In The News

Pensions, health care, debt service croaking cities, towns

Jan 7 2014

By Michael Norton, State House New Service / Nashoba Publishing

"Spending on employee and retiree benefits will consume an ever larger share of municipal budgets for the foreseeable future as municipalities face nearly $45 billion in unfunded liabilities," MTF President Michael Widmer said in a statement released to the News Service. "With modest revenue growth at best, funding for schools, public safety, and other services will be sacrificed in order to pay for the unaffordable obligations taken on by cities and towns over the past decades.
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Fiscal Troubles Forecast for Massachusetts Cities and Towns

Jan 7 2014

By Susan Kaplan, New England Public Radio

The group's president, Michael Widmer says the unaffordable obligations have already forced layoffs and will cut into spending on public safety and education. Widmer supports legislative mandates to reform retiree health care benefits. "We're not suggesting that those benefits be taken away," Widmer says. "Rather, we're focusing on eligibility for example for future retirees."
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Massachusetts municipal revenues up slightly, but overshadowed by pension and health benefit obligations, study finds

Jan 7 2014

By Shira Schoenberg, The Republican

Municipal revenues are growing, but not by enough to offset growth in cities and towns' obligations for pensions, retiree health care and debt service, according to a new study by the Massachusetts Taxpayers Foundation.
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REPORT ON MUNICIPAL FINANCES:

Jan 7 2014

Cape Code Today

Improved revenue collections in fiscal 2013 were not sufficient to put a dent in major unfunded municipal pension, retiree health care and debt service burdens, according to a report marked for release Tuesday morning. The Massachusetts Taxpayers Foundation's 43rd annual report on municipal finances also examines property tax burdens and includes information broken down for each of the state's 351 cities and towns.
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2013's Top ten political stories

in

Dec 29 2013

By Matt Murphy, State House News Service / Cape Code Today

Under intense pressure from groups like the Massachusetts Taxpayers Foundation and the Massachusetts High Technology Council and the threat of a 2014 ballot question to repeal the tax, Gov. Deval Patrick and Legislative leaders relented, and in the process admitted that perhaps they had not understood the full economic picture and impact of the tax when they included it in their financing package.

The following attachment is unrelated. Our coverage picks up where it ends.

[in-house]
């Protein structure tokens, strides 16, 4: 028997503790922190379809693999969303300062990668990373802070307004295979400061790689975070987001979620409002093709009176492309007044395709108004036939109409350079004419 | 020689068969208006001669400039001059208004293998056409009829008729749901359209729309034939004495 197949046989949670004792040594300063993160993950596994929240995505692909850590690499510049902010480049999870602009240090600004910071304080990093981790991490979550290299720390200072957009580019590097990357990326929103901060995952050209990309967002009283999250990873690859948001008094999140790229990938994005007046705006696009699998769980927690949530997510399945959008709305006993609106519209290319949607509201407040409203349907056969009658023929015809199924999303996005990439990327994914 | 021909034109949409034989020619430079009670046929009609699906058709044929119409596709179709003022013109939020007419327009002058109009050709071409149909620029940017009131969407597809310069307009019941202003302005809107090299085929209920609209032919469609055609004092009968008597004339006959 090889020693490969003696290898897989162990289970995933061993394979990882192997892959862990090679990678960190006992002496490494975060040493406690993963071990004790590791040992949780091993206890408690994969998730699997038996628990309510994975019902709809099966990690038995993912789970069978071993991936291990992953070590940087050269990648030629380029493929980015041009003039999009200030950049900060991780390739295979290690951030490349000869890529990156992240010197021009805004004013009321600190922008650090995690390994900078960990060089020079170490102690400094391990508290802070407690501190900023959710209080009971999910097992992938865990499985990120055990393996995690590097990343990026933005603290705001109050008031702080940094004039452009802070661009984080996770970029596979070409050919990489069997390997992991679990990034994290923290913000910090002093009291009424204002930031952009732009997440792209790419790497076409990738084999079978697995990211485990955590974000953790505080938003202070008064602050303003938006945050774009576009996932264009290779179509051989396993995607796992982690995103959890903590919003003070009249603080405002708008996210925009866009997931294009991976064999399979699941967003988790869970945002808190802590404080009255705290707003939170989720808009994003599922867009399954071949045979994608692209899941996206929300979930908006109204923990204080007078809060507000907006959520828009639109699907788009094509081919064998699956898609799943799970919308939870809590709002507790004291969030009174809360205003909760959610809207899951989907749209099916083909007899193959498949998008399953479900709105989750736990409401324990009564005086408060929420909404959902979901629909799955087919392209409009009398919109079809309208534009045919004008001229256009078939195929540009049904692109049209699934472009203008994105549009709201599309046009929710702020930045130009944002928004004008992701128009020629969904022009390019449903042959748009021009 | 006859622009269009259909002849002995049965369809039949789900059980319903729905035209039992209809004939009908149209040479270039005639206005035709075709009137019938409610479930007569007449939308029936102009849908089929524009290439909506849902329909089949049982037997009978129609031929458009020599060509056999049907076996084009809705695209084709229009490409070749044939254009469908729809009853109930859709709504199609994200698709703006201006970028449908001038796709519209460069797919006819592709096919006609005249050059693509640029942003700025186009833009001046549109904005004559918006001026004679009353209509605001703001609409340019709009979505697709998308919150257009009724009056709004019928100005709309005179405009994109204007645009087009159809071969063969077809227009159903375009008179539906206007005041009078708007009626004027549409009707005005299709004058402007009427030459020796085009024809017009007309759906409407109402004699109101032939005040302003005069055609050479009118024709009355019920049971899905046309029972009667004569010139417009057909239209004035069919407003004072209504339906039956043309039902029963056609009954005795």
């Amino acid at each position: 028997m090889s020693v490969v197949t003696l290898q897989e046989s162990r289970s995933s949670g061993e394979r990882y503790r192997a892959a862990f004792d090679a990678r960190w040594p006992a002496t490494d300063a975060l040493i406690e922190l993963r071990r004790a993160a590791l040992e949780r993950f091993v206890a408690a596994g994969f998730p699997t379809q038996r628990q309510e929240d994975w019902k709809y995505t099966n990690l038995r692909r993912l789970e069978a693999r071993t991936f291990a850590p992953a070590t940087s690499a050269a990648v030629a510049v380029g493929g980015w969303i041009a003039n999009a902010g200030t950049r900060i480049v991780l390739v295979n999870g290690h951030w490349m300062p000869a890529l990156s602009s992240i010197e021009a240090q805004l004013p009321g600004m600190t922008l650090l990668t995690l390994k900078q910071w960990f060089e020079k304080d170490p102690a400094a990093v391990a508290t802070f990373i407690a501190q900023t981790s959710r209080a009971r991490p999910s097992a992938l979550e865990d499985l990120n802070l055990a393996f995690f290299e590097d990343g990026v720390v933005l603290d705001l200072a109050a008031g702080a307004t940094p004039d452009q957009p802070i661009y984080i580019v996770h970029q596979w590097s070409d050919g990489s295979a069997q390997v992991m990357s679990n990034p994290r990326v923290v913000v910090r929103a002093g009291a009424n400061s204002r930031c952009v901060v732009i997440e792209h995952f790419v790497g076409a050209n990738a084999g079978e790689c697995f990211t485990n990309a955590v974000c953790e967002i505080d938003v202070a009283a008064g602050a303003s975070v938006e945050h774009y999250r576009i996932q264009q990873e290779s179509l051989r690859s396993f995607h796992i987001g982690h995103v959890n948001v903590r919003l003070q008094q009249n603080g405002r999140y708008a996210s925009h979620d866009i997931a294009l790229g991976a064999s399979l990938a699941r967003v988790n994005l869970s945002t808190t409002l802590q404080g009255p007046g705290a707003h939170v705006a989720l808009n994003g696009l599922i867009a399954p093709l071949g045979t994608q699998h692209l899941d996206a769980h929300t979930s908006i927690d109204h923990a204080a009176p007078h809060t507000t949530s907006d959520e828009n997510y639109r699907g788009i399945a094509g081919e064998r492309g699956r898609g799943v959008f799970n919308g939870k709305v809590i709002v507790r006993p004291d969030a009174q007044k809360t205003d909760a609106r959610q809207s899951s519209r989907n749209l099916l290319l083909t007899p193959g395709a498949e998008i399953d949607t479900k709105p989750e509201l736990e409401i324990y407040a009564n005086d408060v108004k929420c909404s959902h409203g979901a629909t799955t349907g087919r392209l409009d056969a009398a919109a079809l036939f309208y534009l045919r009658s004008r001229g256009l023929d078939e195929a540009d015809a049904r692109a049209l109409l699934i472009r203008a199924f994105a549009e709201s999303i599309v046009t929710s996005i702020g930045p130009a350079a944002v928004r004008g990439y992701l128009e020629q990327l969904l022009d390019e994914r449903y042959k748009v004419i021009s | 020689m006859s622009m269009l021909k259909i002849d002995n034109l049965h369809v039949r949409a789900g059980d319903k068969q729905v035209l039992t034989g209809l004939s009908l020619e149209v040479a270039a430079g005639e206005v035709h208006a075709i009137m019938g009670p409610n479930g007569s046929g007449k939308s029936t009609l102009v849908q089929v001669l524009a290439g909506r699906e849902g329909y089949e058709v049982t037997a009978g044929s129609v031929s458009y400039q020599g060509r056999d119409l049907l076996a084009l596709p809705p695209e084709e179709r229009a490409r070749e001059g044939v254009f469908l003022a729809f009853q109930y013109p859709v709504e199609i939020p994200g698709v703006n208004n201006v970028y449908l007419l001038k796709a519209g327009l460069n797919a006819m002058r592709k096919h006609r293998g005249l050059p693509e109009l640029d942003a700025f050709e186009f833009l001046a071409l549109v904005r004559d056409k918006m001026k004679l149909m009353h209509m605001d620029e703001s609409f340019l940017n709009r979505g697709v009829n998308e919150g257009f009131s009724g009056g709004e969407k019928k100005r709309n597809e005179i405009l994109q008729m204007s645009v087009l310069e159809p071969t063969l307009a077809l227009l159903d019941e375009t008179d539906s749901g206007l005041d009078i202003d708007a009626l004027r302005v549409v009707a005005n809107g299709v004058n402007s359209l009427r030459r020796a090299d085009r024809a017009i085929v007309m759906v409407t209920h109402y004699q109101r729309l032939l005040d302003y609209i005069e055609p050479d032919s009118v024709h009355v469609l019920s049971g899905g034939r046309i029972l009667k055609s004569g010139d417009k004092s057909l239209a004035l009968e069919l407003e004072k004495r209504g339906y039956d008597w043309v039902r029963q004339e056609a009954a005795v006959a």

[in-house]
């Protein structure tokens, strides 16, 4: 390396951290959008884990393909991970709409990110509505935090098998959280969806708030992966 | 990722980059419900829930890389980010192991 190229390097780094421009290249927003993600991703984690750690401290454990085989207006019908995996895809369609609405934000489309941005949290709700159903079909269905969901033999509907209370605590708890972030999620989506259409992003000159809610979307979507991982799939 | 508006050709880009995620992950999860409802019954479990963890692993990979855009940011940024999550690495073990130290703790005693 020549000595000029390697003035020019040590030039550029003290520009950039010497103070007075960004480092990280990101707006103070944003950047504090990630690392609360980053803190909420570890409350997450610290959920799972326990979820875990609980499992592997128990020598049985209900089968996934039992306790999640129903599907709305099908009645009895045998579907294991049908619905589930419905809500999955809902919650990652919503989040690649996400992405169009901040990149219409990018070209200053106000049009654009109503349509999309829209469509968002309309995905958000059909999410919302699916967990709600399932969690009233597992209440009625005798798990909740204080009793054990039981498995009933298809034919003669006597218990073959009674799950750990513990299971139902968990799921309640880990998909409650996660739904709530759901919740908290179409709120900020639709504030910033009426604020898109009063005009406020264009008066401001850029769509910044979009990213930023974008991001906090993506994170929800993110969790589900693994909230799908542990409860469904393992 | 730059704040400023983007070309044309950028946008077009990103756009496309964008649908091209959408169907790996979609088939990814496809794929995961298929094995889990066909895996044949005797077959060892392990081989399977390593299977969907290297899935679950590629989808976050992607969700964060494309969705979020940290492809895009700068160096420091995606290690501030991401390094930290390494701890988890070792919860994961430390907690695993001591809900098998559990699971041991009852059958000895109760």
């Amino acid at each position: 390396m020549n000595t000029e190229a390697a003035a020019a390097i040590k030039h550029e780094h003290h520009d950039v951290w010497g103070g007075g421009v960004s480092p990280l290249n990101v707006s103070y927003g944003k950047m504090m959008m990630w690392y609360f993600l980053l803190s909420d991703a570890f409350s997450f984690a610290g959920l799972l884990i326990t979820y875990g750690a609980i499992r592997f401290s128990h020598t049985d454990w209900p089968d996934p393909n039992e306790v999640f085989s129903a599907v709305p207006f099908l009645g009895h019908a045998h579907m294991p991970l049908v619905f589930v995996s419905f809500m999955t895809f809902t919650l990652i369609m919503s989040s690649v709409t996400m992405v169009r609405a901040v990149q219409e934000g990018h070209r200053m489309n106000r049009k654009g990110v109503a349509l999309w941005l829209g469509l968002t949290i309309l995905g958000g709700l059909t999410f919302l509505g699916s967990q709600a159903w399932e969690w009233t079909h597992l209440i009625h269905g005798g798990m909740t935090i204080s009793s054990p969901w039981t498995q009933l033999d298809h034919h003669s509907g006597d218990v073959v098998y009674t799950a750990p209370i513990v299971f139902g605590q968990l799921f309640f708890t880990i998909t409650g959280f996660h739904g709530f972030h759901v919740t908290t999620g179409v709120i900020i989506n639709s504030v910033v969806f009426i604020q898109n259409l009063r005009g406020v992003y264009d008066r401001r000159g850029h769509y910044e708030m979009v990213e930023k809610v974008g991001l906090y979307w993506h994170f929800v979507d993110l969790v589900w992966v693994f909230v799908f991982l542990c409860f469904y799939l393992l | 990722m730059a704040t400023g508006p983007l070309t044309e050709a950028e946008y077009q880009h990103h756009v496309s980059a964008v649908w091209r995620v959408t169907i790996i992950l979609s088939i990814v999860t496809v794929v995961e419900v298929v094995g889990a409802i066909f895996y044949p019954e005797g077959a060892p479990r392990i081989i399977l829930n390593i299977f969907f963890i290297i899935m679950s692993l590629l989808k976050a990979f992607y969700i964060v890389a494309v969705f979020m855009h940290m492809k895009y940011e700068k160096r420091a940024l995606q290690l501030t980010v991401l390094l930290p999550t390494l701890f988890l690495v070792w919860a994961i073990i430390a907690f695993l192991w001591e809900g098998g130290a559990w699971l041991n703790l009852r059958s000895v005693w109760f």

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State's unemployment figure exceeds nation's

in

Dec 20 2013

By Andy Metzger, State House News Service / Daily News

The Massachusetts Taxpayers Foundation this month estimated that Massachusetts will add 53,000 jobs in fiscal 2015, which would represent the largest annual jump in employment since 2000.
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Modest Revenue Growth Forecast For Massachusetts Budget

Dec 12 2013

By Paul Tuthill, WAMC

Michael Widmer, President of the Massachusetts Taxpayers Foundation told a Statehouse hearing Wednesday that his group forecasts a 4.7 percent increase in tax revenues…or about $1 billion. The Massachusetts Department of Revenue projects similar growth.
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Economic growth could net $1B for state

Dec 12 2013

By Marie Szaniszlo, The Boston Herald

The Massachusetts Taxpayers Foundation urged the governor to use the extra cash to stabilize the pension system and warned the economy could slow again next year and transportation costs could add up fast.
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Experts See Modest Revenue Growth In Mass.

Dec 12 2013

By Bob Salsberg, AP / The Street

Michael Widmer, president of the independent Massachusetts Taxpayers Foundation, said the group's forecast called for tax revenues to grow by 4.7 percent in the fiscal year that begins July 1. But he cautioned that the less than robust economic recovery means the next budget will be another challenging one. "Increases in largely non-discretionary spending for pensions, debt service, Medicaid and other areas, along with expanded commitments to transportation, will consume most of the $1.1 billion in new tax revenues," Widmer said.
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Experts See Rising Tax Collections In Mass.

Dec 11 2013

By Michael Norton and Matt Murphy, State House News Service / WBUR

The Massachusetts Taxpayers Foundation estimates state tax revenues will grow by 4.7 percent in fiscal 2015, a rate of growth that the foundation said was below the rates of previous economic recoveries. MTF estimates fiscal 2014 tax collections will reach $23.27 billion, or $470 million above the forecast used to build the state budget. Foundation President Michael Widmer predicted increases in “non-discretionary spending” in areas like employee pensions, debt service and Medicaid, in addition to expanded outlays on transportation, will consume “most” of the $1.1 billion in predicted new tax revenues.
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